His words sparked a diplomatic furore, with France recalling its ambassador from Turkey and an Elysee spokesperson branding the comments “unacceptable,” before demanding “Erdogan change the course of his policy because it is dangerous in every way.” The damage, however, may have already been done.
Rakib Ehsan, a research fellow at the UK’s Henry Jackson Society, echoed Halvorsen’s analysis of the role of both extremist groups and “unhelpful” foreign governments in encouraging terrorism.
These attacks “have taken place after the likes of Islamic State (Daesh) have encouraged jihadists to step up their activities, sensing that a number of European countries may be more vulnerable due to their preoccupation with the COVID-19 pandemic,” he told Arab News
“This use of language, for example saying that Macron needs mental checks, but also making comparisons to Nazi Germany, and accusing leaders of being anti-Muslim, might be picked up by someone who might already be on the edge or might just be tipped over,” said Halvorsen.
She stopped short of saying his words directly caused the attacks, but argued that “this stark rhetoric from leaders such as Erdogan did come before the attack. I’m not saying that that was a direct result of it, but I do think that we have to look at the potential of leaders who come out with these statements having an impact on vulnerable individuals.”
“The reactions of French President Emmanuel Macron and Austrian Chancellor Sebastian Kurz have been robust and mature — pointing out the threat posed by Islamist separatism to liberal-minded secular Muslims in their respective countries.
“However, unhelpful interventions by President Erdogan … have the potential to feed Islamist separatism in Europe.”
Ehsan said the threat of terrorism remains serious across the continent and that European unity may serve as something of an antidote to Erdogan’s poison.
“Recent terrorist attacks in France and Austria have collectively served as a brutal reminder of the prevailing terror threat of Islamist extremism,” he said. “It is vitally important that European leaders present a united front in the face of divisive non-Western political figures who threaten to create further instability in European societies.”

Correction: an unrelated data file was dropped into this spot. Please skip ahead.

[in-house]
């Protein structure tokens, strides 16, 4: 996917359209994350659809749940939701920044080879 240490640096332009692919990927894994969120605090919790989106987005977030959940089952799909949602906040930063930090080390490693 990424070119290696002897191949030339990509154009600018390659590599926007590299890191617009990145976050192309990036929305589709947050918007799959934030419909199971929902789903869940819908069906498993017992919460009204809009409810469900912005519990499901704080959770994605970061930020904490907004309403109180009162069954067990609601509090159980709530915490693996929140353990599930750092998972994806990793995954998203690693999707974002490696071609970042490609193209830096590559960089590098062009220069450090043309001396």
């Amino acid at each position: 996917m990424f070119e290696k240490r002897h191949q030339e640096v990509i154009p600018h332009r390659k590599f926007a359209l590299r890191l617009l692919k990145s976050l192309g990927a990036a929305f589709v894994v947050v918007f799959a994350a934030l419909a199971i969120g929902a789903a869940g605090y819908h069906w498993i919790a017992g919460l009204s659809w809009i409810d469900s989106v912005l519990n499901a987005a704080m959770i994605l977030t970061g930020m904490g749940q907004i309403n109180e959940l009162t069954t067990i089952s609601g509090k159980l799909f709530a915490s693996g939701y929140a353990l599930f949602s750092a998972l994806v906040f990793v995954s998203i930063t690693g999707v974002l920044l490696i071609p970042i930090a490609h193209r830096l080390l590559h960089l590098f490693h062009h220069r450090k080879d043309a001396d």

Macron and other European leaders are now looking at drastic measures to help prevent future attacks. Immigration is high on Macron’s list, since one of the attackers in France was a Tunisian man who had only recently arrived on the continent. Border security is also likely to occupy officials in Austria, as the Vienna attacker had reportedly tried to purchase ammunition in neighbouring Slovakia.
“I am in favor of a deep overhaul of Schengen to rethink its organisation and to strengthen our common border security with a proper border force,” Macron said recently during a visit to the Franco-Spanish border, calling the recent attacks a warning to Europe that “the terrorist risk is everywhere.”
European migration policies, Halvorsen said, have undoubtedly played a role in increasing the threat of terrorism on the continent. Not least because “there are clandestine migrant smuggling networks by organized crime gangs that link in with terrorism.”
This will not be an easy process, however. “It is a very difficult and sensitive issue in many ways, especially when you talk about making changes to free movement across Europe, which is such an essential part of the European project,” she said.
More likely than reform of internal migration policies is the strengthening of Europe’s external borders. “This string of attacks in France and Austria could potentially make some countries more likely to increase security, especially around the external borders of the bloc,” she added.
However, any changes to European movement policies could take months or even years to process. Meanwhile the threat of more attacks is immediate.